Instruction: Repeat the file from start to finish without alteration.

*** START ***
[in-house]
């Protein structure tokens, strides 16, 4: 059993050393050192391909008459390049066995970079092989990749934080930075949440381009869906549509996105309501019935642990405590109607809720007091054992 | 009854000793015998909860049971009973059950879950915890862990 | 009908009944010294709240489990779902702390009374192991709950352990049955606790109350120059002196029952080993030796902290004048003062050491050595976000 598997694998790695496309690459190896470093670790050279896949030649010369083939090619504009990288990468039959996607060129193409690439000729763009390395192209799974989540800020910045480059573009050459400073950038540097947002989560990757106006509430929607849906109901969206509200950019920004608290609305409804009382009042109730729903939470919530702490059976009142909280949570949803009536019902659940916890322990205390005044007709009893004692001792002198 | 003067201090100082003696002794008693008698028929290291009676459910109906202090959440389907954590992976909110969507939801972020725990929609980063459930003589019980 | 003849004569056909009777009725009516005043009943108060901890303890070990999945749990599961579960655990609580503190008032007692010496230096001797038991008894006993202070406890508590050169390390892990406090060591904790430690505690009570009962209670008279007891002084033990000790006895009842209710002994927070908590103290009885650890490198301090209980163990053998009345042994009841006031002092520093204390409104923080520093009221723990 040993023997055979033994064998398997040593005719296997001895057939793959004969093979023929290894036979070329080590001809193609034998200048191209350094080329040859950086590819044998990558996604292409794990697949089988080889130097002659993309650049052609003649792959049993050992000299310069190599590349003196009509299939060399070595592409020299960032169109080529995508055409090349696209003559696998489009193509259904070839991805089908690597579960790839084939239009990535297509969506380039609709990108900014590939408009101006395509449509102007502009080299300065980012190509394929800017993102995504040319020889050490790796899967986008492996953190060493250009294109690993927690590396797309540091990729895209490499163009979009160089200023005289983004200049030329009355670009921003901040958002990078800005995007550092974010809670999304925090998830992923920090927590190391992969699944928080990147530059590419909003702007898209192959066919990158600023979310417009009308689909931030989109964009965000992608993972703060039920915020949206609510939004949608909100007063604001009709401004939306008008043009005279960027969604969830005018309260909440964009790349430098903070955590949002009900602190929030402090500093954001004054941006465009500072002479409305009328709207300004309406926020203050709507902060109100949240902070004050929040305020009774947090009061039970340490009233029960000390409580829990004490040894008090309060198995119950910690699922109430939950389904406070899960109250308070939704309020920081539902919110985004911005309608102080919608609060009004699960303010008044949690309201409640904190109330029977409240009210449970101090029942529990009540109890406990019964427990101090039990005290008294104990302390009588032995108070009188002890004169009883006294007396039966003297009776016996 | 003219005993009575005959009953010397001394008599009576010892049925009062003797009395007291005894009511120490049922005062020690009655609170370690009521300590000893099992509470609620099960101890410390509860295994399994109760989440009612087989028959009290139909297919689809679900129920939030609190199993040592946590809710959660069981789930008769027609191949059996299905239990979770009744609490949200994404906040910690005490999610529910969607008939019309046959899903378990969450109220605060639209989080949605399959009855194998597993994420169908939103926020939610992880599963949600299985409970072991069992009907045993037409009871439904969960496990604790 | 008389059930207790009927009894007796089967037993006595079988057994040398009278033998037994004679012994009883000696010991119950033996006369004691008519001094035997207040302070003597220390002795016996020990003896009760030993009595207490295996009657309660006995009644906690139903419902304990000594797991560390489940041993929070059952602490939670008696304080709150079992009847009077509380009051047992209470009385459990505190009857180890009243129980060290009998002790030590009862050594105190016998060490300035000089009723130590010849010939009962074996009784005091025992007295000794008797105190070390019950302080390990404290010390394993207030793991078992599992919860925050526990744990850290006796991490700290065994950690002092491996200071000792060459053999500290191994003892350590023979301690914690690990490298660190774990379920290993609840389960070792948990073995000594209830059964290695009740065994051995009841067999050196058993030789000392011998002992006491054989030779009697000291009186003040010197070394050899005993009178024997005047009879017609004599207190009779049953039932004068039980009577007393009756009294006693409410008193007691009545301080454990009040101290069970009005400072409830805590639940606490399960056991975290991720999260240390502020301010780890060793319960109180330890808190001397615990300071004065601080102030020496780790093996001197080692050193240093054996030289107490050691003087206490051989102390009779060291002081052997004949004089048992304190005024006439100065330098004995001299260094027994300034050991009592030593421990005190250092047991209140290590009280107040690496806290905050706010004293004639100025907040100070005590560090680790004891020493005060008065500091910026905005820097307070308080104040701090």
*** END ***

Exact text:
[in-house]
């Protein structure tokens, strides 16, 4: 059993050393050192391909008459390049066995970079092989990749934080930075949440381009869906549509996105309501019935642990405590109607809720007091054992 | 009854000793015998909860049971009973059950879950915890862990 | 009908009944010294709240489990779902702390009374192991709950352990049955606790109350120059002196029952080993030796902290004048003062050491050595976000 598997694998790695496309690459190896470093670790050279896949030649010369083939090619504009990288990468039959996607060129193409690439000729763009390395192209799974989540800020910045480059573009050459400073950038540097947002989560990757106006509430929607849906109901969206509200950019920004608290609305409804009382009042109730729903939470919530702490059976009142909280949570949803009536019902659940916890322990205390005044007709009893004692001792002198 | 003067201090100082003696002794008693008698028929290291009676459910109906202090959440389907954590992976909110969507939801972020725990929609980063459930003589019980 | 003849004569056909009777009725009516005043009943108060901890303890070990999945749990599961579960655990609580503190008032007692010496230096001797038991008894006993202070406890508590050169390390892990406090060591904790430690505690009570009962209670008279007891002084033990000790006895009842209710002994927070908590103290009885650890490198301090209980163990053998009345042994009841006031002092520093204390409104923080520093009221723990 040993023997055979033994064998398997040593005719296997001895057939793959004969093979023929290894036979070329080590001809193609034998200048191209350094080329040859950086590819044998990558996604292409794990697949089988080889130097002659993309650049052609003649792959049993050992000299310069190599590349003196009509299939060399070595592409020299960032169109080529995508055409090349696209003559696998489009193509259904070839991805089908690597579960790839084939239009990535297509969506380039609709990108900014590939408009101006395509449509102007502009080299300065980012190509394929800017993102995504040319020889050490790796899967986008492996953190060493250009294109690993927690590396797309540091990729895209490499163009979009160089200023005289983004200049030329009355670009921003901040958002990078800005995007550092974010809670999304925090998830992923920090927590190391992969699944928080990147530059590419909003702007898209192959066919990158600023979310417009009308689909931030989109964009965000992608993972703060039920915020949206609510939004949608909100007063604001009709401004939306008008043009005279960027969604969830005018309260909440964009790349430098903070955590949002009900602190929030402090500093954001004054941006465009500072002479409305009328709207300004309406926020203050709507902060109100949240902070004050929040305020009774947090009061039970340490009233029960000390409580829990004490040894008090309060198995119950910690699922109430939950389904406070899960109250308070939704309020920081539902919110985004911005309608102080919608609060009004699960303010008044949690309201409640904190109330029977409240009210449970101090029942529990009540109890406990019964427990101090039990005290008294104990302390009588032995108070009188002890004169009883006294007396039966003297009776016996 | 003219005993009575005959009953010397001394008599009576010892049925009062003797009395007291005894009511120490049922005062020690009655609170370690009521300590000893099992509470609620099960101890410390509860295994399994109760989440009612087989028959009290139909297919689809679900129920939030609190199993040592946590809710959660069981789930008769027609191949059996299905239990979770009744609490949200994404906040910690005490999610529910969607008939019309046959899903378990969450109220605060639209989080949605399959009855194998597993994420169908939103926020939610992880599963949600299985409970072991069992009907045993037409009871439904969960496990604790 | 008389059930207790009927009894007796089967037993006595079988057994040398009278033998037994004679012994009883000696010991119950033996006369004691008519001094035997207040302070003597220390002795016996020990003896009760030993009595207490295996009657309660006995009644906690139903419902304990000594797991560390489940041993929070059952602490939670008696304080709150079992009847009077509380009051047992209470009385459990505190009857180890009243129980060290009998002790030590009862050594105190016998060490300035000089009723130590010849010939009962074996009784005091025992007295000794008797105190070390019950302080390990404290010390394993207030793991078992599992919860925050526990744990850290006796991490700290065994950690002092491996200071000792060459053999500290191994003892350590023979301690914690690990490298660190774990379920290993609840389960070792948990073995000594209830059964290695009740065994051995009841067999050196058993030789000392011998002992006491054989030779009697000291009186003040010197070394050899005993009178024997005047009879017609004599207190009779049953039932004068039980009577007393009756009294006693409410008193007691009545301080454990009040101290069970009005400072409830805590639940606490399960056991975290991720999260240390502020301010780890060793319960109180330890808190001397615990300071004065601080102030020496780790093996001197080692050193240093054996030289107490050691003087206490051989102390009779060291002081052997004949004089048992304190005024006439100065330098004995001299260094027994300034050991009592030593421990005190250092047991209140290590009280107040690496806290905050706010004293004639100025907040100070005590560090680790004891020493005060008065500091910026905005820097307070308080104040701090």